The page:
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Like many other children, when I was a child, I wondered about many things in this world, especially the various physical phenomena around me: Does the universe that I lived have a boundary or is it limitless? If the boundary exists, what’s beyond it; if not, how can the universe go on infinitely? Do we exist in a successive continuum of time slices and how thin is each time slice? How did the universe begin and what was it like before that; and when the universe ends, what it will be like after that? And many other physical questions. I dreamt to be a scientist to learn more about these questions and find the answers. However, due to various family and social factors, I did not become a scientist but came to be a doctor and finally a neurologist, instead.

That was not a wrong choice because it finally helped me answer the great, non-physical questions that I’ve always had in my mind also since I was a child: What is the mind? What are those phenomenal experiences like visions, sounds, smells, etc. that I have in my mind? Do other people experience them – see them, hear them, smell them, etc. – as I do, or is what they experience in their minds different from mine? Why cannot there be just the mind and mental activities without these phenomenal experiences? Of what uses are these phenomenal experiences? And many other questions. Above all, however, it helped me answer the most important question in my life: Why do I exist?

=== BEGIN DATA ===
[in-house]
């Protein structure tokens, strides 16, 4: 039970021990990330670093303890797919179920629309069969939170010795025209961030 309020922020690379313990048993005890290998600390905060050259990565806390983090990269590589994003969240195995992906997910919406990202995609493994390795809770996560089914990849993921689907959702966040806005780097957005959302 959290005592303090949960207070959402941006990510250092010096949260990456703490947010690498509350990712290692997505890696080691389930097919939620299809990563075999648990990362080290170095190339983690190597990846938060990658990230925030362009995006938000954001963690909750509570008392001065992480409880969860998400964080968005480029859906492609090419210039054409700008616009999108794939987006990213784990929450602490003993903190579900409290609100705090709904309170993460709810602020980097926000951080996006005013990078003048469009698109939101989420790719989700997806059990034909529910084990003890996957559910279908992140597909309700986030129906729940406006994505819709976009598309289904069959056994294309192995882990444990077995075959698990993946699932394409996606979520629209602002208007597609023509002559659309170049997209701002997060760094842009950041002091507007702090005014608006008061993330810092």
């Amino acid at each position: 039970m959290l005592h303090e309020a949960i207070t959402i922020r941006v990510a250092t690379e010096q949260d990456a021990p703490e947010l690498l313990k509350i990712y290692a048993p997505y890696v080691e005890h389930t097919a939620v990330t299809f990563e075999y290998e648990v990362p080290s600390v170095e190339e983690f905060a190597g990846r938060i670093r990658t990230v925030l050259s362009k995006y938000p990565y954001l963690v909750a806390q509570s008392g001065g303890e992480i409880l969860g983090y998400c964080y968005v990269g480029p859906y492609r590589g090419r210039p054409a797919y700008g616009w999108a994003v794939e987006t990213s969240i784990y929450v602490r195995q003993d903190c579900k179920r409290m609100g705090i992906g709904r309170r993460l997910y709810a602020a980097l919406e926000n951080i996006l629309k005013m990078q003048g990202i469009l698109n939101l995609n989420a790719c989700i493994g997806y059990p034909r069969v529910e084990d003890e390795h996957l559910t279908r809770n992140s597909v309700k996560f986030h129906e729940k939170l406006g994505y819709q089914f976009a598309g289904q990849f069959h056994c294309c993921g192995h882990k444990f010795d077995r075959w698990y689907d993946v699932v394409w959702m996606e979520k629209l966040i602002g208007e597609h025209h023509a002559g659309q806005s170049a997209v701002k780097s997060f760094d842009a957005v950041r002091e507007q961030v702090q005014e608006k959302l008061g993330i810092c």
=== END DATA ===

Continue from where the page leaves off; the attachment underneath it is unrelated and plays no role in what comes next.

During more than 35 years of my clinical practice, I have seen thousands and thousands of neurological and psychiatric patients with various form of disturbances in sensation, perception, motor abilities, mental abilities, behaviors, moods, consciousness, etc. I have seen patients ranging from very brilliant to severely demented, from perfectly conscious to delirious to deeply comatose, from physically healthy to at the death’s door, some even passed it temporarily. I have had the chance to treat them, some with success but some with failure. Bit by bit and year after year, I learned and got clues from these encounters. Finally, all of these experiences have given me the key to the nature of the mind and its related phenomena – qualia, consciousness, and others – and enable me to write this theory.

Chirapat Ukachoke, MD.


With Neuro Team 2018

With Neuro Team 2013

With Neuro Team 2012

With Neuro Team 2007

With Stroke Fast Track Team

At Therapeutic Hypothermia Meeting

At AOP Conference 2016

Lecturing Stroke Risk Factors

Visiting a Sick Friend

Hospital New Year Party 2018

Neuro Team New Year Party 2016

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